We, Robots: Staying Human in the Age of Big Data

By Dan Clendenin

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Curtis White, We, Robots: Staying Human in the Age of Big Data (Brooklyn: Melville House, 2015), 284pp.

Curtis White doesn’t identify himself as a Christian, but I read his book because I believe that it explores a deeply important aspect of living Christianly in our world today. In Romans 12:1–2, the apostle Paul calls us not to conform to the world but to be transformed. Don’t let the world squeeze you into its mold. Martin Luther King, Jr. called this “transformed non-conformity.” The gospel of John describes living very much in the world without being a worldly person. So, in the language of White’s sub-title, we’re called to live humanly in our inhuman world.

White has established himself as a cultural contrarian and a gadfly in a dozen or so books, and that has an inherent appeal to me. This book appears to be a re-packaging of material that previously appeared in magazines and journals; it isn’t about big data per se. His overall thesis is a good one — human beings aren’t just “Darwinian survivalists” whose only need is “adaptive fitness.” We are “maximalists” who need meaningful narratives in order to flourish. Food, for example, is about community and sharing and not just nourishment; sex is about much more than pro-creation. Unfortunately, everywhere you turn in our culture, the stories and narratives are driven by what White calls techno-capitalism. He explores this in five different areas — economy, science, spirituality, nature, and art. In the last part of the book he urges us toward “something worth being loyal to.”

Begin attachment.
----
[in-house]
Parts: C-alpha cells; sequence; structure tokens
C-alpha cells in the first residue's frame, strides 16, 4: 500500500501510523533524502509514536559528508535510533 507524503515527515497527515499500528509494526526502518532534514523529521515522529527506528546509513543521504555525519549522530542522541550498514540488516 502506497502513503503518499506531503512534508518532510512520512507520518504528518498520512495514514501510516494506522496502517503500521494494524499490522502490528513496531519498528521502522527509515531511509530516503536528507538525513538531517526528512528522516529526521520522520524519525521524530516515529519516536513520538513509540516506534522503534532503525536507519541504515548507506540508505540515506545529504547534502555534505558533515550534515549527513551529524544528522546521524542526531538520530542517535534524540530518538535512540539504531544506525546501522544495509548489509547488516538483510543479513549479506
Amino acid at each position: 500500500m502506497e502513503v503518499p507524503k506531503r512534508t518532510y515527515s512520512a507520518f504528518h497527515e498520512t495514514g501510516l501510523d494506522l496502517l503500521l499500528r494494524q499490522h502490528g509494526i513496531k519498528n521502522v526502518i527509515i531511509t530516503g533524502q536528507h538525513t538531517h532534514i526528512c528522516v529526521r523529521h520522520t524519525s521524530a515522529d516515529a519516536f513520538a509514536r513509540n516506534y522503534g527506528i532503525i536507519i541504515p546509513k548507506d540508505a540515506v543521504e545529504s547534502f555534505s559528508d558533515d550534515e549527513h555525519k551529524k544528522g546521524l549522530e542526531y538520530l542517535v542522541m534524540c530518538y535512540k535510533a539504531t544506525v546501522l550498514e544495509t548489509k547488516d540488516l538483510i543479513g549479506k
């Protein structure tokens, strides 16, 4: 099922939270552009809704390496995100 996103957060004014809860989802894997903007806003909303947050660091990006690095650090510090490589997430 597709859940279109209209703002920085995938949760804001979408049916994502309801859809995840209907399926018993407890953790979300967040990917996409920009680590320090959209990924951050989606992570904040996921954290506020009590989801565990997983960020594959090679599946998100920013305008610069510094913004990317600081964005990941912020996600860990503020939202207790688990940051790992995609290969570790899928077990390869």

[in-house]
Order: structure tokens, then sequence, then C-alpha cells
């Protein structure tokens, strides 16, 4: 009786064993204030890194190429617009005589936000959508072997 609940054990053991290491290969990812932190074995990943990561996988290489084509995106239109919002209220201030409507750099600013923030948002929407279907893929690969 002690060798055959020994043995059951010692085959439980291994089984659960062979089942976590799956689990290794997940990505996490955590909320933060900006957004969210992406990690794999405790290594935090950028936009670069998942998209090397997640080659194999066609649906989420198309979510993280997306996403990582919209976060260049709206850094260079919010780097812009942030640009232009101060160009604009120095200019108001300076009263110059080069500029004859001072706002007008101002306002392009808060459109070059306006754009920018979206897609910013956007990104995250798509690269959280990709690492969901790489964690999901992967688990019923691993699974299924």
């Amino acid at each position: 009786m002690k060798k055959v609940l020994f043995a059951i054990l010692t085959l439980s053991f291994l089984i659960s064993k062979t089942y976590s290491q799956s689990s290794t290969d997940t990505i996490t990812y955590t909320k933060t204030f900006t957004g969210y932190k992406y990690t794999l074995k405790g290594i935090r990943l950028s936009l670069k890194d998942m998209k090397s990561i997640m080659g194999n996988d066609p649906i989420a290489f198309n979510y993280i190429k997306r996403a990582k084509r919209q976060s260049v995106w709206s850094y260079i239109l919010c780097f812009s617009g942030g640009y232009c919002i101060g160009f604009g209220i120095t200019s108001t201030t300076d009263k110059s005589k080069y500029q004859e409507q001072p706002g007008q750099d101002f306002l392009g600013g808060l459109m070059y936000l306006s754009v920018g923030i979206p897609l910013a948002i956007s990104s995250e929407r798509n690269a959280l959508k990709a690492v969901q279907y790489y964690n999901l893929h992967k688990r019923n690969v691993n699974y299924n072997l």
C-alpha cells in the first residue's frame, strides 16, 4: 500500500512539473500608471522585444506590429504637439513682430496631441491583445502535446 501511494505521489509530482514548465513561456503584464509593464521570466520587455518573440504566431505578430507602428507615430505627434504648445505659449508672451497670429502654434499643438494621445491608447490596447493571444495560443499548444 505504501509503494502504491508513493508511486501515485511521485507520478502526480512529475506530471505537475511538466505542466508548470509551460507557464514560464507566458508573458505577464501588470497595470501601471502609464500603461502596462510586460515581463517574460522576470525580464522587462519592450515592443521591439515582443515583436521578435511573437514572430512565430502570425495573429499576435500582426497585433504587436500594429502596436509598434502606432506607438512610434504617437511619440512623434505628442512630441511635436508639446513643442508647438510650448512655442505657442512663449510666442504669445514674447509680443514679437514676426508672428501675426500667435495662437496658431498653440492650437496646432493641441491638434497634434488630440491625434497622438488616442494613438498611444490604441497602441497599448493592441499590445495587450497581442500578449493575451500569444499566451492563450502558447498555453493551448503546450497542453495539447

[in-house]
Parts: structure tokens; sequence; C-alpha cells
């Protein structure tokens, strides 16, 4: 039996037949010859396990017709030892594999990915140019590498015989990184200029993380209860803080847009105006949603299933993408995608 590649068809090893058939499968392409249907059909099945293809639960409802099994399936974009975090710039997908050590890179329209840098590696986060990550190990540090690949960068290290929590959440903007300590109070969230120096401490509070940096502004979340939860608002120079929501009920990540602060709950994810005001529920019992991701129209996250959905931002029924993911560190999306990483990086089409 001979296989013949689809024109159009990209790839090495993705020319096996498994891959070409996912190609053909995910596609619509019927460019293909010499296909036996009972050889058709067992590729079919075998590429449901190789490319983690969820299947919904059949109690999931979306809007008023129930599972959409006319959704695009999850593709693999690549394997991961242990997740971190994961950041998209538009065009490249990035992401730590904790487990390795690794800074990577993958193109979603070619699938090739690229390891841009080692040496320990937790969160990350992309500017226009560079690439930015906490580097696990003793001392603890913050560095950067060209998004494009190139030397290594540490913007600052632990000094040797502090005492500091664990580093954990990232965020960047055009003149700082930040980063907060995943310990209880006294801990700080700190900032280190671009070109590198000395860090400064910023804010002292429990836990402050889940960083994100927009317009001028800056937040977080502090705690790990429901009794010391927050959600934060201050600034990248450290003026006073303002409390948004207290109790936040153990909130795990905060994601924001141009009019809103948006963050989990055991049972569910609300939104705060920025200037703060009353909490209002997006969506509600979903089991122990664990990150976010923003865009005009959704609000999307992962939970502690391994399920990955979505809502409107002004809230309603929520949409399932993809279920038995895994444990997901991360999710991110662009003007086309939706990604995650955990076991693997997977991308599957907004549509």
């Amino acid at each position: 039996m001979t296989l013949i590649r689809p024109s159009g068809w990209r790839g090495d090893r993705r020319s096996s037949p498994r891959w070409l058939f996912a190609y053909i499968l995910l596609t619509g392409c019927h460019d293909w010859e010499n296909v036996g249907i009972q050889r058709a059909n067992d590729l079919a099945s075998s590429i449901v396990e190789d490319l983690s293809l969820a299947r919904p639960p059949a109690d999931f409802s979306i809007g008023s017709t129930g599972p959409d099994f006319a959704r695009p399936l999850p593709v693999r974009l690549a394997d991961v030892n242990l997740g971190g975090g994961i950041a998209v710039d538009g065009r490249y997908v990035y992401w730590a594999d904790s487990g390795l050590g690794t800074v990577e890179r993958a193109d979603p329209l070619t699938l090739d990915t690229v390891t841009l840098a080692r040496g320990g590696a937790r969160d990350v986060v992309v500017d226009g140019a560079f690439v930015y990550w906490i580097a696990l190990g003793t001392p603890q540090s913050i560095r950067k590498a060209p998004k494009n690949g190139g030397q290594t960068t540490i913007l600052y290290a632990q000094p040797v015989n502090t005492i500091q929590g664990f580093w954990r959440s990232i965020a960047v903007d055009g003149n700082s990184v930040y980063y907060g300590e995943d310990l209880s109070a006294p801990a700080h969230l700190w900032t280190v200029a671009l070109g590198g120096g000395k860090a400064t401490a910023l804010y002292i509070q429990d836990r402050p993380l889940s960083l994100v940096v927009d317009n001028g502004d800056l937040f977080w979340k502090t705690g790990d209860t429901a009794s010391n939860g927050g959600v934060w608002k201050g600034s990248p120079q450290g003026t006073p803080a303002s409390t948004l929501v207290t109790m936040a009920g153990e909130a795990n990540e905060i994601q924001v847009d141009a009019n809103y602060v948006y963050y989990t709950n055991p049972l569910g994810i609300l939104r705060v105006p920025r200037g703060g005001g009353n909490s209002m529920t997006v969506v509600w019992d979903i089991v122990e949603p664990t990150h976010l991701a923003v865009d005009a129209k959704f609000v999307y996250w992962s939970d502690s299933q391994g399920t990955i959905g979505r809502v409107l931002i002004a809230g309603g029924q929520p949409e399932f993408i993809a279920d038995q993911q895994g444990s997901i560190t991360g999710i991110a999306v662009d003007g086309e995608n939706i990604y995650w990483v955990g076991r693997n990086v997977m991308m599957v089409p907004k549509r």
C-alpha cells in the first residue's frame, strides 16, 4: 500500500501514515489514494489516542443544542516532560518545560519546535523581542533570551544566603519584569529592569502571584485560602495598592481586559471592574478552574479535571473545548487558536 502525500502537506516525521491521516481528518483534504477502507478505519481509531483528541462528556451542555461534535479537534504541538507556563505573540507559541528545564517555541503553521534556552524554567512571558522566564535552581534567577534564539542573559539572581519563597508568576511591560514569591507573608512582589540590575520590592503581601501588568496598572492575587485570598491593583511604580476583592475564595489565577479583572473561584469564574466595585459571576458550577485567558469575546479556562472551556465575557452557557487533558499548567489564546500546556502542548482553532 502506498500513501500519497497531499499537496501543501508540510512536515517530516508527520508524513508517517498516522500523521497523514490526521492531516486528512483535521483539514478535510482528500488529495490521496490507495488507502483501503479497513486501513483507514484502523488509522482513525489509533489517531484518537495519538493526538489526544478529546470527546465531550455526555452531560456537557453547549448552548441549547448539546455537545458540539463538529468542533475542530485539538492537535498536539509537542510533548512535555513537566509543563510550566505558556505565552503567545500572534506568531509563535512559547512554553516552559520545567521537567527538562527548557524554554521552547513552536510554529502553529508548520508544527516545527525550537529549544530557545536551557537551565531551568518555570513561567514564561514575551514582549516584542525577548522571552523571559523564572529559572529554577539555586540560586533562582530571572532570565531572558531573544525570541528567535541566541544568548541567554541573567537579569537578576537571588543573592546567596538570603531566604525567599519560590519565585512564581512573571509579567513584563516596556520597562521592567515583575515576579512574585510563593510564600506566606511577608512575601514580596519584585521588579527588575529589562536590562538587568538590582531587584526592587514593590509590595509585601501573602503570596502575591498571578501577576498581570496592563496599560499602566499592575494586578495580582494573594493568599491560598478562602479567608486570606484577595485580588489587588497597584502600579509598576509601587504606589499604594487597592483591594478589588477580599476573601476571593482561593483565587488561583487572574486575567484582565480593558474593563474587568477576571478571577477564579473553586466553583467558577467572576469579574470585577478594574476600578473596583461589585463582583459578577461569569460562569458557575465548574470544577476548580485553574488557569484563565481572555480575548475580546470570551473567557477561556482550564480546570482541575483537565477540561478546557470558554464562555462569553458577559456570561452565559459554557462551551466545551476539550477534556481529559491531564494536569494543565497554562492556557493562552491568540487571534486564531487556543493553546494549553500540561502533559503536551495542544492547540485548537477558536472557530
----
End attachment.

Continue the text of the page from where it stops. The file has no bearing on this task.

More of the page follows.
This is a good and important message, but I found White’s writing style to be a huge and irritating distraction. Satire is one thing, glib sarcasm and gross generalities are quite another. It would be nice if the world was as binary, as black and white, as he paints it, but reality is a lot more complex and ambiguous than he admits. For a better take on living counter-culturally in our technological society, I recommend the works of Jacques Ellul (his trilogy on technology), Jaron Lanier (Who Owns the Future?), Evgeny Morozov (To Save Everything, Click Here; The Folly of Technological Solutionism), and Dave Eggers (The Circle).

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